Trust your tap.
That’s the message Kristina Mena, PhD, dean of The University of Texas Health Science Center at Houston (UTHealth) School of Public Health in El Paso, has been stressing to El Pasoans worried about whether their water is safe to drink during the COVID-19 outbreak.
Concerns about the SARS-CoV-2 virus impacting El Paso’s water supply emerged early in the outbreak, stoked by companies capitalizing on virus fears to sell special water filtration systems, and worry over whether the water utility could maintain a healthy workforce to keep up operations. As alarm spread through the community, bottled water disappeared from store shelves.
Seeing the stream of misinformation growing into a flood, Mena worked quickly to set the record straight.
On behalf of the El Paso Public Service Board (PSB), of which she is vice chair, Mena recorded public service announcements and went on local television and radio news programs to reassure residents that through standard methods of disinfection, the utility’s water and wastewater treatment plants were more than capable of dealing with any type of virus, including the coronavirus.
“It is important to combat myths during a public health crisis, such as inaccurate information about a community water supply, because those may lead to poor decisions that have health and financial consequences,” Mena said.
Appointed dean of the El Paso campus in 2019, Mena is a water microbiologist who oversees the environmental and occupational health sciences degree programs throughout the School of Public Health’s six campuses. Her research specifically addresses disease transmission through water and food, most notably among athletes competing in the 2016 Olympics in Rio de Janeiro.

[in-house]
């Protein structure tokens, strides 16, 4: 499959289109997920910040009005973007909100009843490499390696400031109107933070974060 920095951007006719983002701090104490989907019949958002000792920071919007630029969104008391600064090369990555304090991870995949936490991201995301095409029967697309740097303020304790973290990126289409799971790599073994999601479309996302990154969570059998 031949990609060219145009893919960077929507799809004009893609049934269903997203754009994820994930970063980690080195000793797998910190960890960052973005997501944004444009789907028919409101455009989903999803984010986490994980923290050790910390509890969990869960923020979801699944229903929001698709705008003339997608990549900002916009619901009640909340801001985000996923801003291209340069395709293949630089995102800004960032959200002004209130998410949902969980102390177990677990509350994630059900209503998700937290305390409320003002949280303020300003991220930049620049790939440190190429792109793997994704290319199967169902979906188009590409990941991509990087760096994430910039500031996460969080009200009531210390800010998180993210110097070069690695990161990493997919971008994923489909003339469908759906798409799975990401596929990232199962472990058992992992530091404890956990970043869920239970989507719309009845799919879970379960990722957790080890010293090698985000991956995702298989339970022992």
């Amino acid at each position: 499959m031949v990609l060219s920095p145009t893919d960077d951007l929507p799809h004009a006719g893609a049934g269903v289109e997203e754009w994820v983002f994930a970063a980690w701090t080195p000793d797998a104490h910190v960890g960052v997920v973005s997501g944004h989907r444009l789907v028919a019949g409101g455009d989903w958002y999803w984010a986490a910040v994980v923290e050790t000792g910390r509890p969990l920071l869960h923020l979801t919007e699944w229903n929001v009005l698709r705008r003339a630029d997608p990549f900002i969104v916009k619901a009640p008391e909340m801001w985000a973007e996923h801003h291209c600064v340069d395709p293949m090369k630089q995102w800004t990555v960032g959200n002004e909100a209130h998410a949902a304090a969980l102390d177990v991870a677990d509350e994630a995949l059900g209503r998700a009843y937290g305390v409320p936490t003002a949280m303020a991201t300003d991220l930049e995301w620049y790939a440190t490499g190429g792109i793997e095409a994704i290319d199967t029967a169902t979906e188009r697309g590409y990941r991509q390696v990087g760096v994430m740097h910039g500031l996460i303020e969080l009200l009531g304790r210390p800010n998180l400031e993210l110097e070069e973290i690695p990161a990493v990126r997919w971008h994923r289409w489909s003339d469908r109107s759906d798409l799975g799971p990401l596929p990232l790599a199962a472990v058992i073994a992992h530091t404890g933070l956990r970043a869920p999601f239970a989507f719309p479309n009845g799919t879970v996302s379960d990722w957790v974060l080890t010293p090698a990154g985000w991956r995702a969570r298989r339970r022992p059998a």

But Mena’s expertise has been especially welcome closer to home. Since joining the PSB in 2016, she has participated in many outreach efforts, informing residents about water quality at community events across the region. Locally, she’s been a member of committees within the Medical Center of the Americas Foundation and the Borderplex Alliance, and a recipient of the 2017 Cutting Edge Award from the El Paso Hispanic Chamber of Commerce. Mena recently completed second terms on both the U.S. Environmental Protection Agency Chartered Science Advisory Board and Drinking Water Committee, serving under the past two presidential administrations.
As a 19-year resident of El Paso, Mena has worked hard to forge close community connections and to be a trusted source of health and safety information for the city.
“We are very lucky to have Dr. Mena as a member of our Public Service Board because her credentials in the water sector are world-renowned,” said John E. Balliew, president and CEO of El Paso Water. “Her advice, based in science and decades of experience, truly lends a voice of calm to our community at a time when it’s needed.”
Mena also has been leveraging her public health expertise and network in El Paso, and through the UTHealth system and Texas Medical Center, to help El Paso Water test each of its 980 employees for the novel coronavirus. She’s helping finalize arrangements with the Human Genome Sequencing Center at Baylor College of Medicine, co-directed by Eric Boerwinkle, PhD, dean of UTHealth School of Public Health, to conduct the testing that will also inform a national study. Also, in the works is an effort, in collaboration with The University of Texas at El Paso, to monitor coronavirus in the city’s wastewater, as an early warning tool for identifying coronavirus infections circulating within the community.
In addition to her water safety efforts, Mena is responding to the business community looking for advice on how to safely reopen. She has collaborated with the Southwest Center for Occupational and Environmental Health to produce webinars on workplace safeguards and the proper use of personal protective equipment for the construction industry and other business sectors. Mena also serves on local and state task forces on reopening the Texas economy, and advises associations representing a wide variety of business sectors, including shopping centers and hotels, on how to incorporate precautions and environmental changes specific to their workplace.
Mena says helping El Paso navigate the uncertainties of the COVID-19 pandemic will continue to be a top priority for her and UTHealth School of Public Health in El Paso, as the situation unfolds.
“Our main focus is to help communities move forward together in a way that protects public health,” she said.